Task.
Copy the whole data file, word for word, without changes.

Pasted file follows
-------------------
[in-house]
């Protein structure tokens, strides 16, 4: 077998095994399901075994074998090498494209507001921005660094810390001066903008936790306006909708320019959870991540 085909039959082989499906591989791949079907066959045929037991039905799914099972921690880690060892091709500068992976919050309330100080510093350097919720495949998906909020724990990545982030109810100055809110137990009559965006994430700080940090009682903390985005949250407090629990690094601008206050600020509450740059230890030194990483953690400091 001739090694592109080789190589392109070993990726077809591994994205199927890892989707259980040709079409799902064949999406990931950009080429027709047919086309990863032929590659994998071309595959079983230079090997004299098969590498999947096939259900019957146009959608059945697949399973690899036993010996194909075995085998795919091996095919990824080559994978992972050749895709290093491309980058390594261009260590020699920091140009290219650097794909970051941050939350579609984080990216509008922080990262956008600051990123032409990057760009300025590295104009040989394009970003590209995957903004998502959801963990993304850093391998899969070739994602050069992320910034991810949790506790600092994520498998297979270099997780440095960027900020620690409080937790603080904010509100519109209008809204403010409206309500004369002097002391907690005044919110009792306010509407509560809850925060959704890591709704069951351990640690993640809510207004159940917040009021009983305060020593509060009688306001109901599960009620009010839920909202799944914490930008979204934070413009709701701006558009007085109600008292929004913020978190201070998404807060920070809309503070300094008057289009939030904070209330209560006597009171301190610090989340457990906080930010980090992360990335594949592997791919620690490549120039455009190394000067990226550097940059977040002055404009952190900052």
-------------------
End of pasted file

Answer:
[in-house]
């Protein structure tokens, strides 16, 4: 077998095994399901075994074998090498494209507001921005660094810390001066903008936790306006909708320019959870991540 085909039959082989499906591989791949079907066959045929037991039905799914099972921690880690060892091709500068992976919050309330100080510093350097919720495949998906909020724990990545982030109810100055809110137990009559965006994430700080940090009682903390985005949250407090629990690094601008206050600020509450740059230890030194990483953690400091 001739090694592109080789190589392109070993990726077809591994994205199927890892989707259980040709079409799902064949999406990931950009080429027709047919086309990863032929590659994998071309595959079983230079090997004299098969590498999947096939259900019957146009959608059945697949399973690899036993010996194909075995085998795919091996095919990824080559994978992972050749895709290093491309980058390594261009260590020699920091140009290219650097794909970051941050939350579609984080990216509008922080990262956008600051990123032409990057760009300025590295104009040989394009970003590209995957903004998502959801963990993304850093391998899969070739994602050069992320910034991810949790506790600092994520498998297979270099997780440095960027900020620690409080937790603080904010509100519109209008809204403010409206309500004369002097002391907690005044919110009792306010509407509560809850925060959704890591709704069951351990640690993640809510207004159940917040009021009983305060020593509060009688306001109901599960009620009010839920909202799944914490930008979204934070413009709701701006558009007085109600008292929004913020978190201070998404807060920070809309503070300094008057289009939030904070209330209560006597009171301190610090989340457990906080930010980090992360990335594949592997791919620690490549120039455009190394000067990226550097940059977040002055404009952190900052």